In stanza one, I notice that Wilfred Owen is putting himself in the shoes of soldiers in the war, he tends to describe the poor conditions the soldiers were to march in and the constant hours they were forced to stay awake. It is also mentioned that they were in a continuous flee from the bombs that were dropped, dropped so close that they became blind, deaf, and even bloody. In stanza two, the fear of the soldiers is continued as poisonous gas is released upon them. The nervousness of them was intense and it seems almost as if they were too scared to even remember how to put on their helmets. Many people ended up without being able to equip in time and therefore ‘drowned’ in the green sea of poisonous gas. In stanza three, the shortest of them all, the reader is able to experience the sadness almost of losing a fellow soldier. This stanza contains the explanation of a soldier choking on gas running to you for help, only minutes away from death, struggling to survive. In stanza four, the reader is to feel how a soldier felt losing a fellow soldier and disposing of his body. Owen incorporates the reader into the poem by saying “if in some smothering dreams you too could pace behind the wagon that we flung him in”, and then goes into further details of how it felt to dispose of the body. This tends to me a very gruesome scene and this is developed through imagery. Owen also mentions that it is not sweet and proper to die for ones country due to the things you have to face and suffer.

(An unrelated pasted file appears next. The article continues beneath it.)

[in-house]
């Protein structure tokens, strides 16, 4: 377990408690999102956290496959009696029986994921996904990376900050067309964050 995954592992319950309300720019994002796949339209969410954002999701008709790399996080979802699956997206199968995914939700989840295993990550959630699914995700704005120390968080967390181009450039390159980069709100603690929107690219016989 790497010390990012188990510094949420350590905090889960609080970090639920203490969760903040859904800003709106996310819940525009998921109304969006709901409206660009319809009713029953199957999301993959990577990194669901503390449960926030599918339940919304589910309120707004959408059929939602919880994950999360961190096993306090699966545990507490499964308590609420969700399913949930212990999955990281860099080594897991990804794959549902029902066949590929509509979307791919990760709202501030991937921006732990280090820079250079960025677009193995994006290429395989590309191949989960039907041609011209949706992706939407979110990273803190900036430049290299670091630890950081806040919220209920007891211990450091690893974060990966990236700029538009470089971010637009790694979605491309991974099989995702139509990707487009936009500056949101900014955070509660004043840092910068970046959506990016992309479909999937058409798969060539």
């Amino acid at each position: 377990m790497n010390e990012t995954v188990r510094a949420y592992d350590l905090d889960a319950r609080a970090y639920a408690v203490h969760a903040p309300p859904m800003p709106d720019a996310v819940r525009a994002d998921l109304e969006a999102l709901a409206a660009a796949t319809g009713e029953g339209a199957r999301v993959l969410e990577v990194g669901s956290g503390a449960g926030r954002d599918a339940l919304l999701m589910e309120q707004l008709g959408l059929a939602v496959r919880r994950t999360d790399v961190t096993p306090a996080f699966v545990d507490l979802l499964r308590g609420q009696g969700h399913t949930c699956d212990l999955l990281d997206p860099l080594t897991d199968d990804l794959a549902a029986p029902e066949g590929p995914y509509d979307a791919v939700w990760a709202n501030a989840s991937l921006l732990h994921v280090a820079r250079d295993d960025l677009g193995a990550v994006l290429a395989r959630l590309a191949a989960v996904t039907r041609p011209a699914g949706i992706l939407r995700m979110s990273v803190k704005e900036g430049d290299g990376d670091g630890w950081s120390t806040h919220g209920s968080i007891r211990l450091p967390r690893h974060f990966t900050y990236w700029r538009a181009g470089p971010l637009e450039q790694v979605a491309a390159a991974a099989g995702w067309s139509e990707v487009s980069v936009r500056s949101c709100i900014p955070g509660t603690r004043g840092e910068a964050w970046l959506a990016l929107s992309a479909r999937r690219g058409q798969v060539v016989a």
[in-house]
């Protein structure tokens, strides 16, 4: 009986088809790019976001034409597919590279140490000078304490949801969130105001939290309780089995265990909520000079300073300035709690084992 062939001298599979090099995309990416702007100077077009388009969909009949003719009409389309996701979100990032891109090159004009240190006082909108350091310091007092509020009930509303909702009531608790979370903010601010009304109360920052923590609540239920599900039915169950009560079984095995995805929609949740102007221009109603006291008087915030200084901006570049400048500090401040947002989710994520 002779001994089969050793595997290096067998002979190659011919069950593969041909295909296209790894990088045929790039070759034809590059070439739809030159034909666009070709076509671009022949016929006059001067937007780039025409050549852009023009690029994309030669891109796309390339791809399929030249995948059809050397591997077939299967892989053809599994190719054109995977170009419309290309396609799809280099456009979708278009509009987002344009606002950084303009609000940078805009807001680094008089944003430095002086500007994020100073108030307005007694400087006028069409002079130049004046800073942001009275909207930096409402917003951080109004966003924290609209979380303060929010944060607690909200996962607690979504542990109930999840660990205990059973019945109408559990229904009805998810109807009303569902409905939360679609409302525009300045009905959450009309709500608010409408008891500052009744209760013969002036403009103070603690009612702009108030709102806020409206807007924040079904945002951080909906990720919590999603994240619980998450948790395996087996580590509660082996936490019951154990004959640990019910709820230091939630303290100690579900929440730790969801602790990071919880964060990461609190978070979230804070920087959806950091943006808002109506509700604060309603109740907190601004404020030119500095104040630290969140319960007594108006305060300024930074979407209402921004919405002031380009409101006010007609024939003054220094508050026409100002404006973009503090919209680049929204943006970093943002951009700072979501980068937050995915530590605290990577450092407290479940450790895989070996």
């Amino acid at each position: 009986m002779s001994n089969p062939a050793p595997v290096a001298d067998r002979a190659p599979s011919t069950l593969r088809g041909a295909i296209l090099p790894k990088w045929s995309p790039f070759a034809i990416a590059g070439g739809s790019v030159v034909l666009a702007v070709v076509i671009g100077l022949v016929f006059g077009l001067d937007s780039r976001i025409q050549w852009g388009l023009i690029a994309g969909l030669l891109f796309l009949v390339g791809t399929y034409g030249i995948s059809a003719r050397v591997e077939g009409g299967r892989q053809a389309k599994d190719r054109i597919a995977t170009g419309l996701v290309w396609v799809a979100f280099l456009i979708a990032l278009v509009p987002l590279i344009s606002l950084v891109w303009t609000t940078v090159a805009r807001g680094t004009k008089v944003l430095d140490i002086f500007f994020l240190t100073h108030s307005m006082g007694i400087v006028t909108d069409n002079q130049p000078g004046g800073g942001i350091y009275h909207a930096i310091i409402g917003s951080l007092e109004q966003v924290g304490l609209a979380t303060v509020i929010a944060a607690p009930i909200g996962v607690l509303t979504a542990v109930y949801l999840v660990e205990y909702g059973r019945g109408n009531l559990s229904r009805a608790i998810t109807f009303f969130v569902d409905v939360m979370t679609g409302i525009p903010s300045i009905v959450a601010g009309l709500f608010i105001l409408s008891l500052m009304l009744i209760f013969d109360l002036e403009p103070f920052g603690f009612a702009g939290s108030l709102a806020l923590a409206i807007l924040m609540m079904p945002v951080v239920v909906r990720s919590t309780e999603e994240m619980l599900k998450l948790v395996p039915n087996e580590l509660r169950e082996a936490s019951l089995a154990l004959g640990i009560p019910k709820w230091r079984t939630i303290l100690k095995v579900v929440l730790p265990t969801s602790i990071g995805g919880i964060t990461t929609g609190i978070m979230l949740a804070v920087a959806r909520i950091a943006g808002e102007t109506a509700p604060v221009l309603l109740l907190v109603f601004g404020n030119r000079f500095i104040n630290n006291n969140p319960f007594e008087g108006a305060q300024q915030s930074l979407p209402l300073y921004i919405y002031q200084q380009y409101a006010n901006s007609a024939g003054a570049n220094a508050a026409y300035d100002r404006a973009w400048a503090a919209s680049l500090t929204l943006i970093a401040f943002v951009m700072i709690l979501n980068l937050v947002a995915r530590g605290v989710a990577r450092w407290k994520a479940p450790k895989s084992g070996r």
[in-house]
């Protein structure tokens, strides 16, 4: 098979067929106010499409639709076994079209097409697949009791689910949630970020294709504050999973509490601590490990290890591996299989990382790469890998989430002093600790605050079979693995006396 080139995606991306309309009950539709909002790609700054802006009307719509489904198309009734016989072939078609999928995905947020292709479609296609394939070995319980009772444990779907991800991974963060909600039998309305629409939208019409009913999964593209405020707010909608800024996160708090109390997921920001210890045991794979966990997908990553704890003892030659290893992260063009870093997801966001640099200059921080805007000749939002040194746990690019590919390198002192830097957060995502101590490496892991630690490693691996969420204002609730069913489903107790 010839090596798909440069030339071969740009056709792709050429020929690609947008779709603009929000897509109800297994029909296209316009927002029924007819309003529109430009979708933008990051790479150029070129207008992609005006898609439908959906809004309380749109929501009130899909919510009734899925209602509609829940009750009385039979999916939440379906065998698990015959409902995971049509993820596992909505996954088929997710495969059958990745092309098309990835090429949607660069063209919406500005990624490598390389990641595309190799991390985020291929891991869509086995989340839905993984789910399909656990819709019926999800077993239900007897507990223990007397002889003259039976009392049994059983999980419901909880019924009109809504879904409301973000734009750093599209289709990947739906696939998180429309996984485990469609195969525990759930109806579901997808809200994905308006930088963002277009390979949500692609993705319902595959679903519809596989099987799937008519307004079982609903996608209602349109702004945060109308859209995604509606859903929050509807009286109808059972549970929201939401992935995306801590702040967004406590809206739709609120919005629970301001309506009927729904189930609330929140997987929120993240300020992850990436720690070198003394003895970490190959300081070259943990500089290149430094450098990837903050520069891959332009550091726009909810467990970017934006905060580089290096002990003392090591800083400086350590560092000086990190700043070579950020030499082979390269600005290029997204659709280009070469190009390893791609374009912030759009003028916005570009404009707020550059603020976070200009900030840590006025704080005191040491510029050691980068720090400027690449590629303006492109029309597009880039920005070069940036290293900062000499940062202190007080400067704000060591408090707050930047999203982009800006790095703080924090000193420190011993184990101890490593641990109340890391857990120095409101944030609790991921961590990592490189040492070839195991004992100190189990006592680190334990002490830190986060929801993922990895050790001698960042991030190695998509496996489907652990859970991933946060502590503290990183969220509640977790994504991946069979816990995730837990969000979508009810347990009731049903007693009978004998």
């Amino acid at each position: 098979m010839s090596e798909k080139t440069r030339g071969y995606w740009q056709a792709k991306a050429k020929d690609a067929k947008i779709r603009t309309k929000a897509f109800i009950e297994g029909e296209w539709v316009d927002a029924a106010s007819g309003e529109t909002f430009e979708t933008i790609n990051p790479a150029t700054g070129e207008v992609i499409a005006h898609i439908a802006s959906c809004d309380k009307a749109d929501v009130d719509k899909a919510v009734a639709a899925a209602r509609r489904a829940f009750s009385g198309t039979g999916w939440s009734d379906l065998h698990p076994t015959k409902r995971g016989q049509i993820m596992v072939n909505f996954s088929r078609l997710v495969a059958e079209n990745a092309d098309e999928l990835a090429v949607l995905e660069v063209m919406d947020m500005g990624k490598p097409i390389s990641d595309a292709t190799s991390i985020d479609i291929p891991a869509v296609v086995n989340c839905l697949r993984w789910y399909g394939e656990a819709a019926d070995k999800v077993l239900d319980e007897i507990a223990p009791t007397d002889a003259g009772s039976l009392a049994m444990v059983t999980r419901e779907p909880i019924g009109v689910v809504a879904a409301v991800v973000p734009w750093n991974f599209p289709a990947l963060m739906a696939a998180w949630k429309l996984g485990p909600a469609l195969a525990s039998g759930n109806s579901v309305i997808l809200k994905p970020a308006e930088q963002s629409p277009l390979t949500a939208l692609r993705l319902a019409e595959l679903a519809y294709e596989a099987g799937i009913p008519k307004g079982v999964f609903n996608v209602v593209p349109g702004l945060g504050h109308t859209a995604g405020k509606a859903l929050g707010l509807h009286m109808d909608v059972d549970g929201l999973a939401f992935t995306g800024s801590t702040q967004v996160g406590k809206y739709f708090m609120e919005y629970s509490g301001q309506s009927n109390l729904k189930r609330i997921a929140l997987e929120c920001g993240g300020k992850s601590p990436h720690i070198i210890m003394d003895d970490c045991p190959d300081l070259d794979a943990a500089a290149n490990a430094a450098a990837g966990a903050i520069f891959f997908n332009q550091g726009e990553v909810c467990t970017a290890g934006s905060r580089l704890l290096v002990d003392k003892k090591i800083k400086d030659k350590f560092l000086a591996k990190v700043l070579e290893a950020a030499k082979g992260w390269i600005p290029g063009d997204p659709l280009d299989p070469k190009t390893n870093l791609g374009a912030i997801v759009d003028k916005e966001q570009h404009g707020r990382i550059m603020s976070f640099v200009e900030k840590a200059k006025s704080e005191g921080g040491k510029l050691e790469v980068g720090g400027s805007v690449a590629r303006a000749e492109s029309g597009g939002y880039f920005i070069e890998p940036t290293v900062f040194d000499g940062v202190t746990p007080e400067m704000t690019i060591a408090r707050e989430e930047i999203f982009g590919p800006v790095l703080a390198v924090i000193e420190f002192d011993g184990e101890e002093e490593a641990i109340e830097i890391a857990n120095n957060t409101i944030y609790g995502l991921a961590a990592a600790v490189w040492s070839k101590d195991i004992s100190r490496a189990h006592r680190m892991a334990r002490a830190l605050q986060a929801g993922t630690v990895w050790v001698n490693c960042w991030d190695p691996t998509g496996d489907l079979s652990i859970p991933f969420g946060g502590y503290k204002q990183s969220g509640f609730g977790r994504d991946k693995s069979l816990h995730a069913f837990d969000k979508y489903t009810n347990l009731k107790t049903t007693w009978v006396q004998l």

2. The speaker is a soldier in the war, currently in the struggle of being constantly attacked and watching his fellow soldiers die in front of his eyes and having to dispose of the bodies. The person being spoken is the children ardent for some desperate glory, as he is explaining that going to war to be patriotic or such is not the right choice; he is advising the children.
3. The main theme of this poem is of course war. Going into this...
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